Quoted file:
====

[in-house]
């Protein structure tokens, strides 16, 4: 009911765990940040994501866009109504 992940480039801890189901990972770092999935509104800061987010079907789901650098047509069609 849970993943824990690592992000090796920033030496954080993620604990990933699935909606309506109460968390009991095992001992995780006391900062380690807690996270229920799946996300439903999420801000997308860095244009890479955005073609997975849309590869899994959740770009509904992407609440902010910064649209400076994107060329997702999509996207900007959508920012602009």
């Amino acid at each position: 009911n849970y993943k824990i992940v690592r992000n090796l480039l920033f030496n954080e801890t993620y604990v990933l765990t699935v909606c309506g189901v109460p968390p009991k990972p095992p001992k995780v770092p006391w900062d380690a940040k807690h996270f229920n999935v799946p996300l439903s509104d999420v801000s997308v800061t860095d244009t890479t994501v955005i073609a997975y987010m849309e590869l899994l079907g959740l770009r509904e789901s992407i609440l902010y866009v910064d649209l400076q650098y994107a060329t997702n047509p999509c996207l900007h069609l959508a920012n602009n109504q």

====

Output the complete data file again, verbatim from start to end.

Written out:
[in-house]
């Protein structure tokens, strides 16, 4: 009911765990940040994501866009109504 992940480039801890189901990972770092999935509104800061987010079907789901650098047509069609 849970993943824990690592992000090796920033030496954080993620604990990933699935909606309506109460968390009991095992001992995780006391900062380690807690996270229920799946996300439903999420801000997308860095244009890479955005073609997975849309590869899994959740770009509904992407609440902010910064649209400076994107060329997702999509996207900007959508920012602009």
């Amino acid at each position: 009911n849970y993943k824990i992940v690592r992000n090796l480039l920033f030496n954080e801890t993620y604990v990933l765990t699935v909606c309506g189901v109460p968390p009991k990972p095992p001992k995780v770092p006391w900062d380690a940040k807690h996270f229920n999935v799946p996300l439903s509104d999420v801000s997308v800061t860095d244009t890479t994501v955005i073609a997975y987010m849309e590869l899994l079907g959740l770009r509904e789901s992407i609440l902010y866009v910064d649209l400076q650098y994107a060329t997702n047509p999509c996207l900007h069609l959508a920012n602009n109504q």